Alternatively, if you are looking for deals on specific brands, you can search for their coupons from the page. So if you've had your eye on the Homall S-Racer gaming chair, you’ll find there's currently a coupon that saves you 5 percent, thanks to a simple search.

To discover all the deals you have been missing out on, head over to the Amazon Coupons page.

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Larry David Shared His Favorite Episode of Seinfeld

Larry David at the Tribeca Film Festival in 2009.
Larry David at the Tribeca Film Festival in 2009.
David Shankbone, Wikimedia Commons // CC BY 3.0

Last week, Seth Meyers hosted a virtual Seinfeld reunion with Larry David, Julia Louis-Dreyfus, and Jason Alexander to benefit Texas Democrats. Amid all the other reminiscing, the sitcom veterans got to talking about their favorite episodes of the show.

Louis-Dreyfus answered with “The Soup Nazi,” in which her character Elaine inadvertently causes the greatest (and most high-strung) soup chef in town to shut down his shop. For Alexander, it was “The Marine Biologist,” where his character George masquerades as a marine biologist on a date and ends up rescuing a beached whale.

Larry David’s response, “The Contest,” generated almost as much conversation as the episode itself did when it aired during season 4. In it, the show’s four main characters compete to see who can abstain from self-pleasure the longest, proving themselves to be the “master of their domain.” Though the actors managed to skirt around the word masturbation for the entire episode, the concept was still pretty provocative for network television.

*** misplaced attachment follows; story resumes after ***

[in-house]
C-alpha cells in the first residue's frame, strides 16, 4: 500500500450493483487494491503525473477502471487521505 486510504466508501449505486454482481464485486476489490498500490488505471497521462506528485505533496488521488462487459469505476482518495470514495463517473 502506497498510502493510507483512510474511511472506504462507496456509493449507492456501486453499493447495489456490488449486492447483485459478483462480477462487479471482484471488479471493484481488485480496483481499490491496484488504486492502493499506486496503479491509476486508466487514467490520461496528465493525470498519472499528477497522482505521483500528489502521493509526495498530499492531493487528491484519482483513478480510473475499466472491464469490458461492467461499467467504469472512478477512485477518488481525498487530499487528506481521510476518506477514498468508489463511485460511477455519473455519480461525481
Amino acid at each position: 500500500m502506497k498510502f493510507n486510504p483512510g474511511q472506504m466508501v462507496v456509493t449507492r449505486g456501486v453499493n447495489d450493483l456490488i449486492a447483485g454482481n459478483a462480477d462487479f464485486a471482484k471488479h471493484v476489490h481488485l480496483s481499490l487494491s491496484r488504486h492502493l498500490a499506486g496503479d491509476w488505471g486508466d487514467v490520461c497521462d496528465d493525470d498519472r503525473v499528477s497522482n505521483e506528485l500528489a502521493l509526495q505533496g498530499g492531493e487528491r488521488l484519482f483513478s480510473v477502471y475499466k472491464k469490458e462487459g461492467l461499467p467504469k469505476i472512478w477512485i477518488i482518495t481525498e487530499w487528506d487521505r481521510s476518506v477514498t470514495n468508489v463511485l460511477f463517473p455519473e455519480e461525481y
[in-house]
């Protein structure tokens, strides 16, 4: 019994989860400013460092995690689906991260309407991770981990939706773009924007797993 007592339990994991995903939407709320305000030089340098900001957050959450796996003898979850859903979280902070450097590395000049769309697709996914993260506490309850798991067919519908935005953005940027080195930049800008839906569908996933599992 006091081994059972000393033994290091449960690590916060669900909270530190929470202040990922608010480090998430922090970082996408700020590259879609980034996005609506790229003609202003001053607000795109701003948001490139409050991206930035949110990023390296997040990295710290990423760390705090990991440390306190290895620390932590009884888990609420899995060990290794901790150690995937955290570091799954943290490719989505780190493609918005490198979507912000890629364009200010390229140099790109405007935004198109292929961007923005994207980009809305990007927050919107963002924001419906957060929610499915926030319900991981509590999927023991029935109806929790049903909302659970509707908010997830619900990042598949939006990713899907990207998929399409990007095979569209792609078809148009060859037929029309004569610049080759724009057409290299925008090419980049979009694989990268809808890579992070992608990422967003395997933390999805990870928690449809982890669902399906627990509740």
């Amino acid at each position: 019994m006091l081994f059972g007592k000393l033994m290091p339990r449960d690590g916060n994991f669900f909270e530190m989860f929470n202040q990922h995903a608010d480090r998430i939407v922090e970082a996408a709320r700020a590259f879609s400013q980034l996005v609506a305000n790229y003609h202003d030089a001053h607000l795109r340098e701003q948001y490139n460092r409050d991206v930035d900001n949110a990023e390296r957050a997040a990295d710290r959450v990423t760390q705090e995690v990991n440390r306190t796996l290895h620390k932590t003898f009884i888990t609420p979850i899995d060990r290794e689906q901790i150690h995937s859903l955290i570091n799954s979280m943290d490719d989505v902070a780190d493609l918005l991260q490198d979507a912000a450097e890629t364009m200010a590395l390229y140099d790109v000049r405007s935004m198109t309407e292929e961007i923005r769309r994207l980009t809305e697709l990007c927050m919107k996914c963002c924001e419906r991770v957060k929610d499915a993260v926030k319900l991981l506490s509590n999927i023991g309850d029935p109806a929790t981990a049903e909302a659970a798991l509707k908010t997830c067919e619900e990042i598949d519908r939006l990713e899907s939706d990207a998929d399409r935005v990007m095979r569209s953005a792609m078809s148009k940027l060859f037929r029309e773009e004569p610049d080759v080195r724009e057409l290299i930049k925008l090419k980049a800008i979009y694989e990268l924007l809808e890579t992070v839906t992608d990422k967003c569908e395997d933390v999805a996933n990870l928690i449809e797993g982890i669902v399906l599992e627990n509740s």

“This one, I didn’t even put on the board because I didn’t want them asking. I just wanted them to come and see the read-through,” David said, as InsideHook reports. “[When they did] I had worked myself up into a lather because the read-through really went great. I was watching [the network executives] and I couldn’t tell how much they liked it. But I was ready to pack the whole thing in if they didn’t let us do this show: ‘I’m quitting. I’m quitting. I’m gonna quit.’ Fortunately, they didn’t say a word. I was shocked.”

According to The Hollywood Reporter, Louis-Dreyfus’s trepidation about the episode lasted through the shoot. “When we were making this episode, I was convinced we were going to be shut down. I was convinced that the network was going to come in and say, ‘This is not going to work out,’” she said. Needless to say, they never did, and Louis-Dreyfus now looks back on Elaine’s participation in the contest as “a very important cultural moment for women.”

David went on to explain that “The Contest” not only helped popularize Seinfeld among viewers, but it also helped its creators carry more clout in the industry. “That show changed something about how we were perceived in television land,” he said. “It really catapulted us to another place. It moved us to another level, I think.”

[h/t InsideHook]